13. The most vital evidence would have been the statement of Gurinder Kaur herself, and yet even on that point there is a conflict of testimony on the question whether she was fit to make a statement at 3.10 p.m. when the Sub-Inspector approached the doctor for the purpose. On the other hand, according to the statement made by her father-in-law, Shri Kartar Singh, himself to the police on November 13, 1980, when her father Shri Bhagwant Singh came to the hospital and entered the room, the girl was talking occasionally, and during the period 2.30 p.m. to 8.30 p.m. Shri Bhagwant Singh, his wife, his niece who was a doctor and other members of his family had been talking to the girl. According to the statement of Dr. Rajinder Pal Kaur, niece of Shri Bhagwant Singh, Gurinder Kaur was in possession of her senses at the time and when Dr. Kaur suggested to one of the police officers, who was present, to record to statement of the girl, he declined to do so. It is regrettable that there is a conflict on the question whether the girl was fit to make a statement to the police, and we are constrained to point out that the conflict centers on a vital part of the case.
14. There are other features of the case, including the question of the transfer of a Television set to the family of Shri Kartar Singh as a palliative by the uncle of the unfortunate girl, but we find it unnecessary to enter into them. It is enough to point out that the investigation by the police does not inspire confidence. It was, in fact, considered materially inadequate by the Crime Branch itself. For on May 12, 1981, a memorandum was addressed by the Crime Branch to the Deputy Commissioner of Police, Delhi pointing out that the file showed that statements of material persons had not been recorded. We may also advert to the fact that although the girl was taken to the hospital in a taxi, the police do not appear to have attached any importance to recording the statement of the taxi driver. There is also an affidavit of one Shri Jagjit Singh before us from which it appears that he was among the first to reach the house when the incident occurred and that it was he who suggested that the girl, who was lying burnt half inside the bathroom and half outside in the verandah, should be taken forthwith to the hospital, and he states that it was he who was instrumental in sending for the taxi. Shri Jagjit Singh was an important witness, and although he was in the neighbourhood, no attempt was made to record his statement expeditiously.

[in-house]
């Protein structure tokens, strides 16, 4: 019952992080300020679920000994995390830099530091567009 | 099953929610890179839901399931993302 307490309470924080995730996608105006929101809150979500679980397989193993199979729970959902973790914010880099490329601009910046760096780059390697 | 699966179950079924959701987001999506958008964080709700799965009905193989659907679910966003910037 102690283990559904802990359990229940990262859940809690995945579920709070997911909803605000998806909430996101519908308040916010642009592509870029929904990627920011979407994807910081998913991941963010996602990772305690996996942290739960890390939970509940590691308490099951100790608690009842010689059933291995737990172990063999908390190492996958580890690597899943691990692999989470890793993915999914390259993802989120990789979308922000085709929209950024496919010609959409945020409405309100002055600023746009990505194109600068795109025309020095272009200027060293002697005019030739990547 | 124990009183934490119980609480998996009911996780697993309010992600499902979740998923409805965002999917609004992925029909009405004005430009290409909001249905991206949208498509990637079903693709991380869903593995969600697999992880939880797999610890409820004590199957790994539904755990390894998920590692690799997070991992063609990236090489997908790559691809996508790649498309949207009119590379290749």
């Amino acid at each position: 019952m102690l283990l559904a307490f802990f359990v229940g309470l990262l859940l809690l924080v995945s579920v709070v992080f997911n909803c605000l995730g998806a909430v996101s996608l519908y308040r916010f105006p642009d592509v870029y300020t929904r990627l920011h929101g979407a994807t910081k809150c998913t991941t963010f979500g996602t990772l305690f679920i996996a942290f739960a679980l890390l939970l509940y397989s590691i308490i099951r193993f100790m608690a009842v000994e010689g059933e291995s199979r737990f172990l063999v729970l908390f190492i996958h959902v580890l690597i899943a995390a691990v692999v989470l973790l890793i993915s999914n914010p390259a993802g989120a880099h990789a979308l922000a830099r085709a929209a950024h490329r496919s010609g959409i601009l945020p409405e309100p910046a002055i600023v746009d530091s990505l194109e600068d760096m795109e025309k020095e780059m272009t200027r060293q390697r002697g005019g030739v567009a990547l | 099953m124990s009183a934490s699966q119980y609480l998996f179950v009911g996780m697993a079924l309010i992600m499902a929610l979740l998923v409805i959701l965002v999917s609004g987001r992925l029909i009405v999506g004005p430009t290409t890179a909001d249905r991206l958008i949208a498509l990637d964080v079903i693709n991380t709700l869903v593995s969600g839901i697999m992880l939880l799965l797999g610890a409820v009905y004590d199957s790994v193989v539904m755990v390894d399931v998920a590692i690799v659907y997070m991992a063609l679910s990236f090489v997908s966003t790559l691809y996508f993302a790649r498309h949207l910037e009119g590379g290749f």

15. Two inferences follow irresistibly from the material before us. One is that the investigation by the police following the occurrence was desultory and lackadaisical, and showed want of appreciation of the emergent need to get at the truth of the case. There is a powerful suggestion made by learned Counsel for Shri Bhagwant Singh that the police were anxious not to embarrass Shri Kartar Singh and his family and may indeed, as it were, have looked the other way instead of vigorously pursuing the investigation. Whatever may be the reason, there is no doubt that the investigation of the case suffered from casualness, lack of incisiveness and unreasonable dilatoriness, and this is demonstrated most effectively by the manner in which the case was passed from one police official to another, being entrusted successively to Sub-Inspectors and Inspectors each of whom already had his hands full with the investigation of several other cases. There is the admission that these police officers were preoccupied with numerous other cases in their hands and they were officers who were also required to look after the day to day work of the police station. It was only when on the repeated and insistent petitions of Shri Bhagwant Singh the case passed into the control of the Crime Branch that the investigation showed some signs of being speeded up.